Six great ways to improve your French

Serge GainsbourgAt VoulezVouloz we recommend having one hour of French Tuition each week and backing that up with at least 30mins of study each day. This can be a challenge for many people, with so much going on in their busy lives, so here are some tips on how to get your French fix faster:

 

1) Watch French films

French art house movies like Jean De Florette and Jules et Jim might not be your tasse de thé, but often you’ll find mainstream movies with French subtitles.  Either rent a French language movie and have it playing in the background while you cook dinner or tidy up, or watch your favourite movie with French subtitles. You’ll be amazed at how much you pick up.

 

2) Read French Children’s Books

Obviously, reading French books and magazines is a great way of improving your French comprehension, but often they’re simply too complicated for beginners. VoulezVouloz recommends buying French children’s books from shops like Abbey’s Bookshop in Sydney or from Amazon. The simple sentence structure and verb usage are easier to understand, and it’s a great way to pick up new vocab. Our current favourite is Margot L’escargot.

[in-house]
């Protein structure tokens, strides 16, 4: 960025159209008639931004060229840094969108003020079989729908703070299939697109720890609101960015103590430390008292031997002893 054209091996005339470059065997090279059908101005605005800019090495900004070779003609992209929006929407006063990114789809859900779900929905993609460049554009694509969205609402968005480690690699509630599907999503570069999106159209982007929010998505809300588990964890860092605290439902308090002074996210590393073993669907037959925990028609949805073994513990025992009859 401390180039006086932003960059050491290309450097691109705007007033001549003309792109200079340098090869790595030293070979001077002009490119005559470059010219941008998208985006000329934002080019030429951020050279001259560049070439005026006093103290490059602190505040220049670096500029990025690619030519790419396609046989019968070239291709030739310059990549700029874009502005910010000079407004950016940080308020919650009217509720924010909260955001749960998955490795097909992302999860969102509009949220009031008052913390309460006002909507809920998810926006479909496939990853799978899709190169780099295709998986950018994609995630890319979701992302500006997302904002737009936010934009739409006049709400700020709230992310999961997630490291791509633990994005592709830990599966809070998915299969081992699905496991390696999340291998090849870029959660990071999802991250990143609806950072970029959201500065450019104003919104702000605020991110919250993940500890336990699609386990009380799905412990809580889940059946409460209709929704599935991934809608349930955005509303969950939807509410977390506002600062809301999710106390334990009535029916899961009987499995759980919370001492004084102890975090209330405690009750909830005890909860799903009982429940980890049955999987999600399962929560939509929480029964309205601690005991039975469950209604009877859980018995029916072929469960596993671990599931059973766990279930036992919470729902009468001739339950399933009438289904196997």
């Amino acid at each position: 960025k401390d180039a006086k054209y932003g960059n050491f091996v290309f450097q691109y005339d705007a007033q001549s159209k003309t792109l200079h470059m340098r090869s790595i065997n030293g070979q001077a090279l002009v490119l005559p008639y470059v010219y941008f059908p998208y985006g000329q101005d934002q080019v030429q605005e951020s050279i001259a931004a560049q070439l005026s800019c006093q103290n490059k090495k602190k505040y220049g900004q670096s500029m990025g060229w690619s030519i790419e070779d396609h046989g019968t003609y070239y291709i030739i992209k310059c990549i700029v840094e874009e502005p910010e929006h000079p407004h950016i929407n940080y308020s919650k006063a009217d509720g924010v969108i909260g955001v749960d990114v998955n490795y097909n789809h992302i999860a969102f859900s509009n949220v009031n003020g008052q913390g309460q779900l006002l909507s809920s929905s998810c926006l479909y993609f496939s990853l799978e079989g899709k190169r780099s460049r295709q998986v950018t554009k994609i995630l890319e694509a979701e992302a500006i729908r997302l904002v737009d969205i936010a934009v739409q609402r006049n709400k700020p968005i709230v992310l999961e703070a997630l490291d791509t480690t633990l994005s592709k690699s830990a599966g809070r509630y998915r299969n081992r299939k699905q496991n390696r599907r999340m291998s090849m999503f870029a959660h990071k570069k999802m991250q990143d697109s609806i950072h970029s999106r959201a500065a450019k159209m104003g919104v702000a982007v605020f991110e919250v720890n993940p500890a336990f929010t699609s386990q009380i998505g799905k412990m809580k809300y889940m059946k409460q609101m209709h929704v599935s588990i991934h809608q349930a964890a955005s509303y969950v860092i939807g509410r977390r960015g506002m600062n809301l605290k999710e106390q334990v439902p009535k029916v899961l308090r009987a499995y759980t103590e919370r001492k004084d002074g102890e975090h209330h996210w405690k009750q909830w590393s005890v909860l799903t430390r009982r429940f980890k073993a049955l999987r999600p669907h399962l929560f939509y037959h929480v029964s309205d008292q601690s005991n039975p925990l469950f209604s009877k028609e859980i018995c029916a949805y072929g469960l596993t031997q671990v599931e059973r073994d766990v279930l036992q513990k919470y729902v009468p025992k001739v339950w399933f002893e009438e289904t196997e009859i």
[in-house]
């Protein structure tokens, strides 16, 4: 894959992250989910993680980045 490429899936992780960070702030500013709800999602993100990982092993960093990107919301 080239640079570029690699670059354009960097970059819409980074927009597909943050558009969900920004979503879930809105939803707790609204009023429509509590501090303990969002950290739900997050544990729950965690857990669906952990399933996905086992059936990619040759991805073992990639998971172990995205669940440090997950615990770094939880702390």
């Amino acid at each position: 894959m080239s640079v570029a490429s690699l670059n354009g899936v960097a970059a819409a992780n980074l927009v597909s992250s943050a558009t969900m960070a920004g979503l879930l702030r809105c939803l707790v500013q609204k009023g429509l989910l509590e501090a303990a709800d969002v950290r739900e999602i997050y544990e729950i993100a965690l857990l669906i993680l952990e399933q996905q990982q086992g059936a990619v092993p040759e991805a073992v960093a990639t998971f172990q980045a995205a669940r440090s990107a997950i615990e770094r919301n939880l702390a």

3) Read your favourite website in FRENCH

Pick your favourite website and view it in French. Check out Apple iTunes, for example: http://www.apple.com/fr/itunes/, or use the Google or Yahoo translation tools to translate the site on the spot. Check out katetoon.com.

 

4) Listen to French newscasts

Although you’d have to be pretty advanced to catch every work in the super fast French news broadcasts, just having it playing in the background can help your ears attune to the French language. Over time you’ll be able to pick out more and more. SBS broadcasts French news from FT2 Paris at 10.20am in the morning or check out RFI.

 

5) Listen to French music

When it comes to French music it’s hard not to think Euro Pop, but think again. There are some really excellent French artists out there such as Camille and of course Gainsbourg. Try getting a French music collection on CD such as So Frenchy So Chic.

 

6) Find French places in Sydney

Whether it’s a local French restaurant, bakery or café, be sure to visit regularly and strike up a conversation with the French staff. They might be a little bemused at first, but explain that you’re learning their language and they’re sure to be sympathetic. Soon you’ll be ordering your favourite meals in French! Our favourite French spot in Sydney is La’Renaissance café. Try the cheese sticks or the strawberry cheesecake – delicious!

They say that when you live in France – and speak French every day – you can be semi-fluent in around six months, so the key to learning French is to surround yourself with as much French as possible. You’ll quickly find it works by osmosis!

Call us on 0448 271 392 to book your first lesson today!

 

 

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Published: Apr 6, 2011

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